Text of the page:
I didn’t want to believe it but maybe Doug Rocks-MacQueen is right; maybe your degree is worth less, and less as each year passes by.
The other day I saw a job posting for a temporary archaeological field technician position that stated in the educational requirements section “minimum BA, MA preferred.” My immediate thought was, “They’ve got to be joking. It doesn’t take a Masters to dig shovel probes. That’s an entry-level job that needs to do to someone with their undergraduate degree so they can learn the tricks of the trade before going back to school for their MA, if they ever decide to.”
I’ve written before about the rampant degree inflation in archaeology, acknowledging that a graduate degree is pretty much mandatory for anyone who wants to last in this field after their spinal column refuses to let them go out into the field. I still believe college degrees are important for cultural resource management, especially a Bachelor’s, because it’s the major difference between what we do and the site looters treasure hunters searching for some “nectar” with a metal detector in their hands.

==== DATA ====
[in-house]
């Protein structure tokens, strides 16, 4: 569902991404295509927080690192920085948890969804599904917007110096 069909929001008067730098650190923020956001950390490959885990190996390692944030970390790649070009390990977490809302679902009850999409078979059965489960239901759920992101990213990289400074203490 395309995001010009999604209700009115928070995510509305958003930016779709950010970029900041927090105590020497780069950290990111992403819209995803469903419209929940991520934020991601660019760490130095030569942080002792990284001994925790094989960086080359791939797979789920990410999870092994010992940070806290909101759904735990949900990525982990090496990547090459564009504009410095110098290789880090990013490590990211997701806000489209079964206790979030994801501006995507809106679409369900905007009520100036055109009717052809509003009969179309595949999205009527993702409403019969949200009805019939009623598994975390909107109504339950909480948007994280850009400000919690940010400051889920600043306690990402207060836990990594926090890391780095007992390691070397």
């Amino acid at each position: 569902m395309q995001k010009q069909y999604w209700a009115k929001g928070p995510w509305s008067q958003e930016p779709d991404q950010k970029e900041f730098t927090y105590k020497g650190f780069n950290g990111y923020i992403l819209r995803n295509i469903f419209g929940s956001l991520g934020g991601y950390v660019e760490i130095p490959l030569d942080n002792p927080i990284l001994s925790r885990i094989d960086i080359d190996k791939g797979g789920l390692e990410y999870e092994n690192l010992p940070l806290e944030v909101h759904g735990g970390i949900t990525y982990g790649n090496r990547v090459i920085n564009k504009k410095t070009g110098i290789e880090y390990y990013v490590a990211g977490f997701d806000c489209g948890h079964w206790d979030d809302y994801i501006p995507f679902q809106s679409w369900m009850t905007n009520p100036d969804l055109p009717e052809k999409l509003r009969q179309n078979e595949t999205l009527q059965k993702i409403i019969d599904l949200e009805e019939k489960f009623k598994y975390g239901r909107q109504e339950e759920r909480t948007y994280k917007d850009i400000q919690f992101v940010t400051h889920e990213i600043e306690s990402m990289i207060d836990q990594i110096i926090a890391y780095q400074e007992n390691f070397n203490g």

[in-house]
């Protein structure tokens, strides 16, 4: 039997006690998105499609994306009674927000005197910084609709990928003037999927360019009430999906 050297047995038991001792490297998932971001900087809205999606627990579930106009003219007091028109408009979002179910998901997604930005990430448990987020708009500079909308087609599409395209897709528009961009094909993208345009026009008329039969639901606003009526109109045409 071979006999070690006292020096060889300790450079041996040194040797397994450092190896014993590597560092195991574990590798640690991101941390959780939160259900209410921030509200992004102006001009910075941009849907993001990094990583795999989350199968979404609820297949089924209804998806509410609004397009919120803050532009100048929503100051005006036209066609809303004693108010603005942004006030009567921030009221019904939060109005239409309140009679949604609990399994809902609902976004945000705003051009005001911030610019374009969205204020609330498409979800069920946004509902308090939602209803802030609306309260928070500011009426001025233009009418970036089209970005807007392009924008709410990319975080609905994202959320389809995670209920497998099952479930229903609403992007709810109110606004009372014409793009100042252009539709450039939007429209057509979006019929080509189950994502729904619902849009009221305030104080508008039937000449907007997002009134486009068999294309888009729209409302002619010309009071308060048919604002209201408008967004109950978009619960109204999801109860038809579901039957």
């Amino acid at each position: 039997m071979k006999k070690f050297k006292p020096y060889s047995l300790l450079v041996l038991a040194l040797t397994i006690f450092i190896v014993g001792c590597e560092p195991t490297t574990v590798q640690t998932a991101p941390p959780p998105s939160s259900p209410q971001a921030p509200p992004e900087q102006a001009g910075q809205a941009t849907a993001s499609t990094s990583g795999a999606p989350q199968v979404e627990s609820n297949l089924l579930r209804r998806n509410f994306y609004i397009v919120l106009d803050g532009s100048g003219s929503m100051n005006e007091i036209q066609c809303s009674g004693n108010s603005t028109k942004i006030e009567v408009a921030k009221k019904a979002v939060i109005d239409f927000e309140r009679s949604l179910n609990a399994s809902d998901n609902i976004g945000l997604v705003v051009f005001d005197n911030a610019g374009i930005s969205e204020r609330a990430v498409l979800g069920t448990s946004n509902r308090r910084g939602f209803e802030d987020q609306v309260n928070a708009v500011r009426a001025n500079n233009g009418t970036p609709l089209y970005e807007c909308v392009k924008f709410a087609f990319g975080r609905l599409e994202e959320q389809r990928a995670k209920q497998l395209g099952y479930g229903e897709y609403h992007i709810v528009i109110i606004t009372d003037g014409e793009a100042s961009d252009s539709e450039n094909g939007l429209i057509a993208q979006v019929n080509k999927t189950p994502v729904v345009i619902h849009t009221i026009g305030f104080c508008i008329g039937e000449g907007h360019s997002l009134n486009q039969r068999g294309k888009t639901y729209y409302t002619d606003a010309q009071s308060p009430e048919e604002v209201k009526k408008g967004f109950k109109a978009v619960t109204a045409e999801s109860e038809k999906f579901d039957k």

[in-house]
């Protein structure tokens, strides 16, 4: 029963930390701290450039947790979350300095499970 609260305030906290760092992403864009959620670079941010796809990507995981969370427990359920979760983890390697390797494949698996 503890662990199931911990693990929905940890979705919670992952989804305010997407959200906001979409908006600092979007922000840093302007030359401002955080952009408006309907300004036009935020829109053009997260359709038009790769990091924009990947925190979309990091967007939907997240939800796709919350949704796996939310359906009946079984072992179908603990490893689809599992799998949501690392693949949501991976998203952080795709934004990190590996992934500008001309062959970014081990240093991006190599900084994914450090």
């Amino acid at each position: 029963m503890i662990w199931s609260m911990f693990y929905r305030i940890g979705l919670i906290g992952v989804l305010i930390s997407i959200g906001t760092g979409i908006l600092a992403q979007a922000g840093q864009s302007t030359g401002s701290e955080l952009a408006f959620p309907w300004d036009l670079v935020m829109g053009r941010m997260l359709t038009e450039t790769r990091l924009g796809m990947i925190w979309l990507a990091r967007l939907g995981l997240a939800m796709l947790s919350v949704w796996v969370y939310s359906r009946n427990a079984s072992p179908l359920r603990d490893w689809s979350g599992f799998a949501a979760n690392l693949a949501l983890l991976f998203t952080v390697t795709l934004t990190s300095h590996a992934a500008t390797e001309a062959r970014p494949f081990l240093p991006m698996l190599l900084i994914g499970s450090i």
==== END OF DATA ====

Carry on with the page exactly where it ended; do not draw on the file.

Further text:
The scary part about this degree inflation is the fact that it does not come with a concomitant increase in wages. College degrees are also financial widow-makers because there is an education bubble that is moving degrees further and further out of our reach.
Does a field tech position pay enough to cover the costs of the loans required for the Master’s that gets you this job? Will you make that much more than a tech with a BA? The answer is…
Charlie Peliska’s survey on the state of field archaeologists in cultural resource management archaeology shows us that: A) a graduate degree can lead to higher wages, but 2) a PhD does not result in wages higher than what would have been received with a Master’s. Furthermore, it does not look like these higher wages are significantly enough to justify the massive loans most people take out in order to pay for their MA.
Are we living in a world where an MA simply gets you a job that can’t help you pay off your student loans? My friends on Facebook archaeology groups are telling me that is exactly the kind of world we’re living in. In the near future it’s going to take an MA to get a field tech position, but you and I both know a temporary tech position isn’t going to pay back the $40,000 in loans you took out to cover your MA—not to mention the loans you took out to get your BA. What are we going to do if entry-level positions in CRM archaeology can’t even pay back the loans it costs to get the education necessary to land them?
Universities are expensive and getting even more expensiver